Commuting Woes to Cash Flows

January 28, 2016

By Mike Packer

As the characteristic commuter, I’ve recently been struck by similarly-themed analogies between my drive to work and cash application. Seems like a stretch you say? Well, let’s take a drive and see. In my case the commute is about 15 miles. The first few miles are on local roads, with frequent stops for traffic lights and stop signs. This part typically takes about 10 minutes. Then it is onto an interstate, with a speed limit of 65 mph. Unfortunately, the interstate is poorly designed and there always seems to be heavy traffic on the first 5 miles, so about 15 more minutes are spent inching along. After the traffic bottleneck, the road opens up, and the last 5 miles of the interstate are covered in a mere 5 minutes. After exiting the interstate, it’s back to local roads with more traffic lights and stop signs, taking 10 more minutes to cover the last 2 miles to my destination. The net result: 40 minutes for a 15 mile trip.

How can my commute (i.e. the driving process) be improved? Hard to say, but what I will say is that increasing the speed limit on the interstate from 65 to 80 mph wouldn’t make a significant impact. Even if the speed limit was doubled to 130 mph, I’d hazard to guess that it would save only about 2 minutes on my commute time. You see, most of the time on the interstate I was in heavy traffic, going well below the posted speed limit.

Cash application has similarities to this commute. It has pieces that, like the interstate without traffic, are automated, and very fast. Payments received via wire or by ACH are like the wide open interstate. And the process of matching up the payments received to the advice notices are the equivalent of a daily traffic bottleneck; you’ll eventually get there, but it will be unpleasant. Meanwhile customers that pay some, but not all, of their many open invoices, or take invalid discounts, are equivalent to local roads. Typically time consuming, these payments need to be addressed in order to make meaningful improvements in the department.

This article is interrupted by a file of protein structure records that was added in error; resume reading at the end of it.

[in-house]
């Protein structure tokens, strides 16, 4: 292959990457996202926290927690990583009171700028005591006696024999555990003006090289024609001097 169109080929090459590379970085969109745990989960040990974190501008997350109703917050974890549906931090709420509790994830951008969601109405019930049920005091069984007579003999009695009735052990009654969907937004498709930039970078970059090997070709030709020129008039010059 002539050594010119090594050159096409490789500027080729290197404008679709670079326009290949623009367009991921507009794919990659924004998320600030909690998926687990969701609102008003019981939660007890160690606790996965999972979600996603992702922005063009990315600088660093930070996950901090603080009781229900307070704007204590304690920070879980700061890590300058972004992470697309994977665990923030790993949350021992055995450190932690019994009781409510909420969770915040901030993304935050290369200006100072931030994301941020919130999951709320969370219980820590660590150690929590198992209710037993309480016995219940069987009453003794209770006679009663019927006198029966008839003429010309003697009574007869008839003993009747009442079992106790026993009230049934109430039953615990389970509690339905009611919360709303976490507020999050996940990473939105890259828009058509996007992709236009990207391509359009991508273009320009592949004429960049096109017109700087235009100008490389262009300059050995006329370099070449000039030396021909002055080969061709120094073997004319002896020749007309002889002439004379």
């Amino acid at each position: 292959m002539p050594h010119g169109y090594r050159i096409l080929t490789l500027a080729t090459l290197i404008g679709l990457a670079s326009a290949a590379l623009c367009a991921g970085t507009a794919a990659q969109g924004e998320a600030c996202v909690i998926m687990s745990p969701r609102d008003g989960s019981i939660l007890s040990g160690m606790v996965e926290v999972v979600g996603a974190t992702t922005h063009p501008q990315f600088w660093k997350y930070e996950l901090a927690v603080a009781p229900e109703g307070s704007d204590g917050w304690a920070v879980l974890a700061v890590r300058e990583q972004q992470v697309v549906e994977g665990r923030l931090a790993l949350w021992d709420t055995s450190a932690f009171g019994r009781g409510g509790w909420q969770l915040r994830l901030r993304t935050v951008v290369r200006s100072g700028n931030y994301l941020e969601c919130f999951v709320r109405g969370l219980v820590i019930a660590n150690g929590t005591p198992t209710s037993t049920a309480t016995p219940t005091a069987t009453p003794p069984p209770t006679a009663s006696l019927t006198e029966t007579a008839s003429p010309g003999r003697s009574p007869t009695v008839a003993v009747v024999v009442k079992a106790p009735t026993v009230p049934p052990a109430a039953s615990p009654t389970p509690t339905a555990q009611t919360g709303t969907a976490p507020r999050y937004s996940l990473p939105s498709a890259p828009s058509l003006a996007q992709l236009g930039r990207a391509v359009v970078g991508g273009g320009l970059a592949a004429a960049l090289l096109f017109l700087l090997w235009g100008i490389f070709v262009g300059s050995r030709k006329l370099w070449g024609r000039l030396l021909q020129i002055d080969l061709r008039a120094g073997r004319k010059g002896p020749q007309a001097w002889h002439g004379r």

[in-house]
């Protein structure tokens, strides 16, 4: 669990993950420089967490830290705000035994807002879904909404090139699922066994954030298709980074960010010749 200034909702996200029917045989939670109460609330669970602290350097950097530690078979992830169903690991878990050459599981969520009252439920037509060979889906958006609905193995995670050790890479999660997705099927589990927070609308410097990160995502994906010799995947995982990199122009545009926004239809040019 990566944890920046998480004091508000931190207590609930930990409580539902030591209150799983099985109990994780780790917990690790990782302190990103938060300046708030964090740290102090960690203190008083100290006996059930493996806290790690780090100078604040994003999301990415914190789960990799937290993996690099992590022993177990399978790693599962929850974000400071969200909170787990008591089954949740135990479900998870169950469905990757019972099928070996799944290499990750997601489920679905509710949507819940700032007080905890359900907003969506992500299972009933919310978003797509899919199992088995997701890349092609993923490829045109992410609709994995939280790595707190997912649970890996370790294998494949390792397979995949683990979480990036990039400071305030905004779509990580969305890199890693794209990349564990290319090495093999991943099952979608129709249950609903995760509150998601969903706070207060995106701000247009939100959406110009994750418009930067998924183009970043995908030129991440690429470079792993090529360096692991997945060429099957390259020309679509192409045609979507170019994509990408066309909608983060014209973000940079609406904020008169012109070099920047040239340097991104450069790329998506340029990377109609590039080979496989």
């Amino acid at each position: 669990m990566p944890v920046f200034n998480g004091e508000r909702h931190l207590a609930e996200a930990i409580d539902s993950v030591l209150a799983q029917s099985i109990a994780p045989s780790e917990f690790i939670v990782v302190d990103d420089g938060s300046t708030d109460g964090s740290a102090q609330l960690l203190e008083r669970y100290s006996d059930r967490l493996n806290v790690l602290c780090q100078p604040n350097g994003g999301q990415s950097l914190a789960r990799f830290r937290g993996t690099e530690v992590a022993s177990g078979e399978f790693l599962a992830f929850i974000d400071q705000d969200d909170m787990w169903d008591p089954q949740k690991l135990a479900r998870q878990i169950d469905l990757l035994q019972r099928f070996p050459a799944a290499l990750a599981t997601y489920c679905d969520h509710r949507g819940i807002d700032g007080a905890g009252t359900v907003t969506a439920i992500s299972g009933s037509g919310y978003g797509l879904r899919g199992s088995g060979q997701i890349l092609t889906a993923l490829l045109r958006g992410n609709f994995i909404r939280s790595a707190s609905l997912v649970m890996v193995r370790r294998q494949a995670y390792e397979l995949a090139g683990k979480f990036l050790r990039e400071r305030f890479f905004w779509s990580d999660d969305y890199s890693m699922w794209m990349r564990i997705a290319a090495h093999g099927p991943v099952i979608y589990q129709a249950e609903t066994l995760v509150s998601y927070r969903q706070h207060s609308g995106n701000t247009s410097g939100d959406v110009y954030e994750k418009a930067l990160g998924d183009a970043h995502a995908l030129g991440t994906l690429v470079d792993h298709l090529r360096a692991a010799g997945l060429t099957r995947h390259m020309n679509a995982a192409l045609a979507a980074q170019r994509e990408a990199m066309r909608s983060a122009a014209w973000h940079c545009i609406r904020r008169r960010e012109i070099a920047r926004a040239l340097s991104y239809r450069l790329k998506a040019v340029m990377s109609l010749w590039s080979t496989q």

When you think about your cash application process, focus on how to get rid of the bottlenecks. Have you figured out how to automate matching various payment channels to advice channels? Can you intelligently apply payments to the appropriate open invoices? What is your process for handling clients that take invalid discounts? We’ve spent years working on these challenges. While we can’t promise that every drive will be sunny with your favorite song on the radio, we have figured out how to eliminate almost all of the bottlenecks in cash applications.

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